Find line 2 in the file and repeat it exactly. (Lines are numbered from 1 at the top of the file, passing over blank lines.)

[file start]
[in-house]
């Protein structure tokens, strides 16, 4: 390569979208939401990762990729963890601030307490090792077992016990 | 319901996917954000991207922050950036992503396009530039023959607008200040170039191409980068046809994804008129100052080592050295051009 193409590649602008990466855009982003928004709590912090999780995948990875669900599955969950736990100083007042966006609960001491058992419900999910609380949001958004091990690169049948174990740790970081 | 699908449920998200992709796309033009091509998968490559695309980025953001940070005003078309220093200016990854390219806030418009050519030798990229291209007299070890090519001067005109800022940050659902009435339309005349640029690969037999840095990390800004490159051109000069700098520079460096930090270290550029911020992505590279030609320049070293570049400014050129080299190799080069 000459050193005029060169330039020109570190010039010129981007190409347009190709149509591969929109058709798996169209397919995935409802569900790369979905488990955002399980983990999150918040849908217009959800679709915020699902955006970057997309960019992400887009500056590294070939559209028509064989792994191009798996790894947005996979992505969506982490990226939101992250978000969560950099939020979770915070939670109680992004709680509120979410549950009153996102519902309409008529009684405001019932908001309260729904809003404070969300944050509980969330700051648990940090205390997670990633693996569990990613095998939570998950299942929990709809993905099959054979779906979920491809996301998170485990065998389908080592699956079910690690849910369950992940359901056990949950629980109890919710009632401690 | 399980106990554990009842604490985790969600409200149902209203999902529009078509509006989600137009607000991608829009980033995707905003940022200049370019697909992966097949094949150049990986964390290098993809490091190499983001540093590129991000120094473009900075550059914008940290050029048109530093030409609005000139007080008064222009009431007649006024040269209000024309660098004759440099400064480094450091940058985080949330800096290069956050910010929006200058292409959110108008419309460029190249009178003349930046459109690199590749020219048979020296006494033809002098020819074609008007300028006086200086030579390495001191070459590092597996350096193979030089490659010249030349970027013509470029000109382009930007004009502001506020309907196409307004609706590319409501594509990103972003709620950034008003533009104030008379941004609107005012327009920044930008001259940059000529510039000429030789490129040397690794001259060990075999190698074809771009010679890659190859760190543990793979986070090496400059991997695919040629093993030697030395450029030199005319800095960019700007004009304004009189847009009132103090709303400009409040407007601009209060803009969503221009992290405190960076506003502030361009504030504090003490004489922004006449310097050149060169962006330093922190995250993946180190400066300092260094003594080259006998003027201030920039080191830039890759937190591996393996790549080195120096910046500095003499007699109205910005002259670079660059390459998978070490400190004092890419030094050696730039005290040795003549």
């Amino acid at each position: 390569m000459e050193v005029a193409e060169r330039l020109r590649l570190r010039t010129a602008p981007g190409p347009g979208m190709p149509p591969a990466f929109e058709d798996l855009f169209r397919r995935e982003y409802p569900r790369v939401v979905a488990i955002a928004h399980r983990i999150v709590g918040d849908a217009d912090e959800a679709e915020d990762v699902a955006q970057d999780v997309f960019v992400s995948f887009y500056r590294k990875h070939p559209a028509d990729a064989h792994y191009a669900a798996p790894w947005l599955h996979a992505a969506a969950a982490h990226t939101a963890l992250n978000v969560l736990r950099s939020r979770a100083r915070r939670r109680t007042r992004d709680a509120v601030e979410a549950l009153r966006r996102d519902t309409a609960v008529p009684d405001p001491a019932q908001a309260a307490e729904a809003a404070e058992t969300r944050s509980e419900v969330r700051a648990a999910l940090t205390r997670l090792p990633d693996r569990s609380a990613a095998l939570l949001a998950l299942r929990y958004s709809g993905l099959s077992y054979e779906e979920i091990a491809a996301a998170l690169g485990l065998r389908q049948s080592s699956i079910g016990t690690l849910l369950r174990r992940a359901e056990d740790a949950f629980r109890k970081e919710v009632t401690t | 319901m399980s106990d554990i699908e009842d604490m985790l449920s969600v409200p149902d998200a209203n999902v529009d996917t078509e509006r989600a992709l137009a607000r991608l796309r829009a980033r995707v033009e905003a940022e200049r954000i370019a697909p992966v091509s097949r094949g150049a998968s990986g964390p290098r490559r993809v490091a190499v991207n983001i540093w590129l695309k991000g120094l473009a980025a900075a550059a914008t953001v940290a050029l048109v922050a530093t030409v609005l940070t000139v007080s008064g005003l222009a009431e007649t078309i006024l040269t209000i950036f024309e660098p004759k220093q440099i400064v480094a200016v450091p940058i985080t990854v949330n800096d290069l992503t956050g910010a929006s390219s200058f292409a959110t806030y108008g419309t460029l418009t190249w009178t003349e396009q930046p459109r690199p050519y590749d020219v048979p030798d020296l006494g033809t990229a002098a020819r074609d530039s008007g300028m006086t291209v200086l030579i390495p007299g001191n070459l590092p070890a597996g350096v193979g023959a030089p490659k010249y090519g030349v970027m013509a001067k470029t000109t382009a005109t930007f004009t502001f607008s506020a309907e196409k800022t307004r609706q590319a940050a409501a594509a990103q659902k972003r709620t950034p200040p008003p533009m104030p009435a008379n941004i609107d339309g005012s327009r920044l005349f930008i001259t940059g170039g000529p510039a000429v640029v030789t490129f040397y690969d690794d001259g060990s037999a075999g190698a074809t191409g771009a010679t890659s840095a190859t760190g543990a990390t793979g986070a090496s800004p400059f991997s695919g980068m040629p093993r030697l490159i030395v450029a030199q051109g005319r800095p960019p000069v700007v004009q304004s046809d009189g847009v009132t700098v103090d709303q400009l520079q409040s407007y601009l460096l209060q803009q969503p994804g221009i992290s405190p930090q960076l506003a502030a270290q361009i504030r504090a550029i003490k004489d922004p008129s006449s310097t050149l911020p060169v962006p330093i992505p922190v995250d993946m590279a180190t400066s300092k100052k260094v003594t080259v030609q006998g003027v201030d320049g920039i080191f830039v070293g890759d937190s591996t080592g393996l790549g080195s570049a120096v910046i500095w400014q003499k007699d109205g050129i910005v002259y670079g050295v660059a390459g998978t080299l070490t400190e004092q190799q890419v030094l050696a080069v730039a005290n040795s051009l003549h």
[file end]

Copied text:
């Protein structure tokens, strides 16, 4: 390569979208939401990762990729963890601030307490090792077992016990 | 319901996917954000991207922050950036992503396009530039023959607008200040170039191409980068046809994804008129100052080592050295051009 193409590649602008990466855009982003928004709590912090999780995948990875669900599955969950736990100083007042966006609960001491058992419900999910609380949001958004091990690169049948174990740790970081 | 699908449920998200992709796309033009091509998968490559695309980025953001940070005003078309220093200016990854390219806030418009050519030798990229291209007299070890090519001067005109800022940050659902009435339309005349640029690969037999840095990390800004490159051109000069700098520079460096930090270290550029911020992505590279030609320049070293570049400014050129080299190799080069 000459050193005029060169330039020109570190010039010129981007190409347009190709149509591969929109058709798996169209397919995935409802569900790369979905488990955002399980983990999150918040849908217009959800679709915020699902955006970057997309960019992400887009500056590294070939559209028509064989792994191009798996790894947005996979992505969506982490990226939101992250978000969560950099939020979770915070939670109680992004709680509120979410549950009153996102519902309409008529009684405001019932908001309260729904809003404070969300944050509980969330700051648990940090205390997670990633693996569990990613095998939570998950299942929990709809993905099959054979779906979920491809996301998170485990065998389908080592699956079910690690849910369950992940359901056990949950629980109890919710009632401690 | 399980106990554990009842604490985790969600409200149902209203999902529009078509509006989600137009607000991608829009980033995707905003940022200049370019697909992966097949094949150049990986964390290098993809490091190499983001540093590129991000120094473009900075550059914008940290050029048109530093030409609005000139007080008064222009009431007649006024040269209000024309660098004759440099400064480094450091940058985080949330800096290069956050910010929006200058292409959110108008419309460029190249009178003349930046459109690199590749020219048979020296006494033809002098020819074609008007300028006086200086030579390495001191070459590092597996350096193979030089490659010249030349970027013509470029000109382009930007004009502001506020309907196409307004609706590319409501594509990103972003709620950034008003533009104030008379941004609107005012327009920044930008001259940059000529510039000429030789490129040397690794001259060990075999190698074809771009010679890659190859760190543990793979986070090496400059991997695919040629093993030697030395450029030199005319800095960019700007004009304004009189847009009132103090709303400009409040407007601009209060803009969503221009992290405190960076506003502030361009504030504090003490004489922004006449310097050149060169962006330093922190995250993946180190400066300092260094003594080259006998003027201030920039080191830039890759937190591996393996790549080195120096910046500095003499007699109205910005002259670079660059390459998978070490400190004092890419030094050696730039005290040795003549």